Georgina Mills, Business Retail Market Director at Ofwat said: “These decisions aim to protect the interests of non-household customers in the short and longer term, including from the risk of systemic Retailer failure as the business retail market continues to feel the impacts of COVID-19. By implementing market-wide adjustments to price caps, we aim to minimise any additional costs for customers in the shorter term by promoting efficiency and supporting competition.”  

There are also three areas where Ofwat has not reached definitive conclusions and is seeking further evidence and views from stakeholders:   

  1. Pooling excess bad debt costs – Ofwat proposes that the recovery of excess bad debt costs is pooled across all non-household customers, via a uniform uplift to price caps. 
  2. Keeping open the option of not pursuing a true up – For example if outturn bad debt costs are not materially higher than the 2% threshold. 
  3. Undertaking the true up – If a 'true up' is required, Ofwat has set out how it expects this to work in practice. 

Further consultation on the proposed adjustments to REC price caps can be expected by December.

Anita Dougall, CEO and Founding Partner at Sagacity, said Ofwat’s decision comes hot on the heels of Ofgem’s price cap rise in April.

"While it’s great that regulators are helping the industry deal with bad debt in the wake of the pandemic, raising prices only treats the symptoms. Instead, water companies should head upstream, using customer data to identify and rectify the causes of bad debt, stop it at source and help prevent it from occurring in the first place," she said.

"While recouping costs is a must, water companies shouldn’t just rely on the regulator. Data can help companies segment customers, identify and assist customers that are struggling financially, avoiding penalising the entire customer in tackling the cause of the issue."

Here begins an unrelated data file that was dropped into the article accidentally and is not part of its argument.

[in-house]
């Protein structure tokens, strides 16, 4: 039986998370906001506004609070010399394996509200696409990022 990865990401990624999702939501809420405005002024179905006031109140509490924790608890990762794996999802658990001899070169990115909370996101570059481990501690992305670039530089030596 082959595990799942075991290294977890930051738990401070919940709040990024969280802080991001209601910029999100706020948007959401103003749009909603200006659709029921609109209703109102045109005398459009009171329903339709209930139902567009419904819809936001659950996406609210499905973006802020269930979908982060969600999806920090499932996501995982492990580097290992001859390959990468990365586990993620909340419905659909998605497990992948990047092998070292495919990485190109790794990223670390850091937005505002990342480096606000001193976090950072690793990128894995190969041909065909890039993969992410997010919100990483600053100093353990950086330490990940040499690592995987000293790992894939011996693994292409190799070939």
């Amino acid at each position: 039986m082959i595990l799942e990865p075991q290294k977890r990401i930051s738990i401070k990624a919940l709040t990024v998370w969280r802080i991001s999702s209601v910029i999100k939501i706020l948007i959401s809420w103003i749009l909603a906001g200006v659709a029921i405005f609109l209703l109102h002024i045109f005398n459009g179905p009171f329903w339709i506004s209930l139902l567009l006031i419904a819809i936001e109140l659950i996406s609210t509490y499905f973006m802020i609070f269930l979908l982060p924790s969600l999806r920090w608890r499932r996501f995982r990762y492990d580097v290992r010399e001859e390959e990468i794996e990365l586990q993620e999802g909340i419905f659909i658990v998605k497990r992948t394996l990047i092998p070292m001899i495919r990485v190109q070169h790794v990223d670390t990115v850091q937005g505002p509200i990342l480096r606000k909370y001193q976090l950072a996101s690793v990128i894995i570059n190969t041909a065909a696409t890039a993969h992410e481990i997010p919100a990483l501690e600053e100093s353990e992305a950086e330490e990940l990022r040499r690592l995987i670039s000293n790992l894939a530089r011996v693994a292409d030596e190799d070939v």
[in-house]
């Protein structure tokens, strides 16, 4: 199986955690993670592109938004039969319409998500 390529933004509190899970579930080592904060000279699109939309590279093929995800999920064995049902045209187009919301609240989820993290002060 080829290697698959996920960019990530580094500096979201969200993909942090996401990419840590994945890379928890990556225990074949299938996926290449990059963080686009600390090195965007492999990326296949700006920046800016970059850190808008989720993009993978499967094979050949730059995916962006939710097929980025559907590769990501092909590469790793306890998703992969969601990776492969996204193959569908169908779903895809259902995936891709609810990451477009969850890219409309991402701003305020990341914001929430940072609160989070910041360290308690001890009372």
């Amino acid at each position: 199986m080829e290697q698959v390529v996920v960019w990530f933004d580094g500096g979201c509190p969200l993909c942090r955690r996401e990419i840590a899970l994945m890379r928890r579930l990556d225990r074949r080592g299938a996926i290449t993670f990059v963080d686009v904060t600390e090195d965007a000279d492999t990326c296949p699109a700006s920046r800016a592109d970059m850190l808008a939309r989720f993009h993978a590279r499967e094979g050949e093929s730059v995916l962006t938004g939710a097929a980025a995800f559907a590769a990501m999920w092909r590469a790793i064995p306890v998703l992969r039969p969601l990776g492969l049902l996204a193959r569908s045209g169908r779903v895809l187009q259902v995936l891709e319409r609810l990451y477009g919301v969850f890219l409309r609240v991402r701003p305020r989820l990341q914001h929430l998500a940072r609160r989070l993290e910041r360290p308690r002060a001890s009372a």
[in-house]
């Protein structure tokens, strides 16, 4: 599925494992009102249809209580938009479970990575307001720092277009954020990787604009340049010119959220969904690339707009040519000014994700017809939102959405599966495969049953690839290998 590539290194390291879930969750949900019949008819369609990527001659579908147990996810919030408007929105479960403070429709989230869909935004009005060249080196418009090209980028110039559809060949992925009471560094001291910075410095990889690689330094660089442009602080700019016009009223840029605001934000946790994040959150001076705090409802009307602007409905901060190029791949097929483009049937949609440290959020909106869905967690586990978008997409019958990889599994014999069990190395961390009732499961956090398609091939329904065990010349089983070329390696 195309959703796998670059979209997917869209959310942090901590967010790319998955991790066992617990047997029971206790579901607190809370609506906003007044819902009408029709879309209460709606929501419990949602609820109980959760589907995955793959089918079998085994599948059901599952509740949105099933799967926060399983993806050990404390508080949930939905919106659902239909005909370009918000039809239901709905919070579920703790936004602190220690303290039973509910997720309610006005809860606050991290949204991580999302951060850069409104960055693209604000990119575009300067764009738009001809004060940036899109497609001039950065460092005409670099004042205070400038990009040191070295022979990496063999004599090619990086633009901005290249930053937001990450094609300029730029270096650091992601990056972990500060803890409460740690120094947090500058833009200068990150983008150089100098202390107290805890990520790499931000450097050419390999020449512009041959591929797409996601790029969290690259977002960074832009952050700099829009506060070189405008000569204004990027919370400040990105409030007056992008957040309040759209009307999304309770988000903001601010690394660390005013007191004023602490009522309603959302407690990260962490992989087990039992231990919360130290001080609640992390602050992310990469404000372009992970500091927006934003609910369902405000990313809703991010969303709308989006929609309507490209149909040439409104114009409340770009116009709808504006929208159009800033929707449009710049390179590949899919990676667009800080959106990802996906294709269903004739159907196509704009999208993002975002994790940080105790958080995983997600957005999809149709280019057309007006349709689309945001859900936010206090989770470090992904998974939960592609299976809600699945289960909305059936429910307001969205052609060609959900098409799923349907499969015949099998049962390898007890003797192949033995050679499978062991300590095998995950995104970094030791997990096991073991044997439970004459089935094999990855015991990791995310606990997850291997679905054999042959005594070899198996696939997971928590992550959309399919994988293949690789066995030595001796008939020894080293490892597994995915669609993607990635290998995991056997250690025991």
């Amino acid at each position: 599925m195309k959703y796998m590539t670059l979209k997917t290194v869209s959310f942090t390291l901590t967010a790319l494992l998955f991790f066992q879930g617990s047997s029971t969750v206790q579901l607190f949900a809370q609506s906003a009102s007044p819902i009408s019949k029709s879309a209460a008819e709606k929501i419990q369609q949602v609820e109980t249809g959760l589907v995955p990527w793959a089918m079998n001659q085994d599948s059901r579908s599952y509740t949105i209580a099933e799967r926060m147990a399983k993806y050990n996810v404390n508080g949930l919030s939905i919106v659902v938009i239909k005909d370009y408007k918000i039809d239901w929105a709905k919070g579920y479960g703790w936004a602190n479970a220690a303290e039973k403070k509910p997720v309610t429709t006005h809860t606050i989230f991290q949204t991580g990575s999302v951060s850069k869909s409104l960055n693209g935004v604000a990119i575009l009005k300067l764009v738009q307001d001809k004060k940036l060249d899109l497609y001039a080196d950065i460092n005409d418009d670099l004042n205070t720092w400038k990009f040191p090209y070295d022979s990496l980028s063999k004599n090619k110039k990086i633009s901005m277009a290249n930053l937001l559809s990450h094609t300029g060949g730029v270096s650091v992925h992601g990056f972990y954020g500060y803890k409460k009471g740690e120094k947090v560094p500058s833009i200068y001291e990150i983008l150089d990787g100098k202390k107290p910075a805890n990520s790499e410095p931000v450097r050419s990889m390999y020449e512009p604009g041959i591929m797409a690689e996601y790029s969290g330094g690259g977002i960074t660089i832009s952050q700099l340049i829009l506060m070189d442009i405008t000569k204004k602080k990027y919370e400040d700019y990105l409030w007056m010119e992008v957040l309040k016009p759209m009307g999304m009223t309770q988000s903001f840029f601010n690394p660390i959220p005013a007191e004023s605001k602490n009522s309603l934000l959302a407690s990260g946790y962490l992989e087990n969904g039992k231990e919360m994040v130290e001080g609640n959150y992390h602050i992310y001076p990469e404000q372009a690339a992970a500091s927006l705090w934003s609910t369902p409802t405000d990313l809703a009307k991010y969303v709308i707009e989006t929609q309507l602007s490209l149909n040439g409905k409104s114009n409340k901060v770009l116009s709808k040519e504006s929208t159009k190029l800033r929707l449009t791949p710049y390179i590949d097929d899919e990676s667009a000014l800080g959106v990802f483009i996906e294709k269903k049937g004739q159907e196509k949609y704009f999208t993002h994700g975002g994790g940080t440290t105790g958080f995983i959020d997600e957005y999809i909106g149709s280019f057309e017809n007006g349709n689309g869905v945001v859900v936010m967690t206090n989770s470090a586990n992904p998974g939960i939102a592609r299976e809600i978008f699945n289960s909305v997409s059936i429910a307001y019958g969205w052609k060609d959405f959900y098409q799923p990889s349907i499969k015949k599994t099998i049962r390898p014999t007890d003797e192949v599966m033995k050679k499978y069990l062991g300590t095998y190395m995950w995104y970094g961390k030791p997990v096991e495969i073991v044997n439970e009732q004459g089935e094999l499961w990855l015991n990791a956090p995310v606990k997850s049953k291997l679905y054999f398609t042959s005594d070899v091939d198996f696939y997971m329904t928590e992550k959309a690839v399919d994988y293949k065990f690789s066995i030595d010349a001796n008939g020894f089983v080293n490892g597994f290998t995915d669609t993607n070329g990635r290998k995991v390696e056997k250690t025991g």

United Utilities picks up pipeline award

A race-against-time plumbing job to connect four huge water pipes into the large Haweswater Aqueduct in Cumbria saw United Utilities awarded Utility Project of the Year by Pipeline Industries Guild.

The Hallbank project, near Kendal, was completed within a tight eight-day deadline, in a storm and during the second COVID lockdown last November – and with three hours to spare. Principal construction manager John Dawson said the project helped boost the resilience of water supplies across the North West.

“I think what made us stand out was the scale, the use of future technology and the fact that we were really just one team, working collaboratively for a common goal," he said.

Camus Energy secures $16m funding

Camus Energy, which provides advanced grid management technology, has secured $16 million in a Series A round, led by Park West Asset Management and joined by Congruent VenturesWave Capital and other investors, including an investor-owned utility. Camus will leverage the operating capital to expand its grid management software platform to meet growing demand from utilities across North America.

As local utilities look to save money and increase their use of clean energy by tapping into low-cost and low-carbon local resources, Camus' grid management platform provides connectivity between the utility's operations team, its grid-connected equipment and customer devices.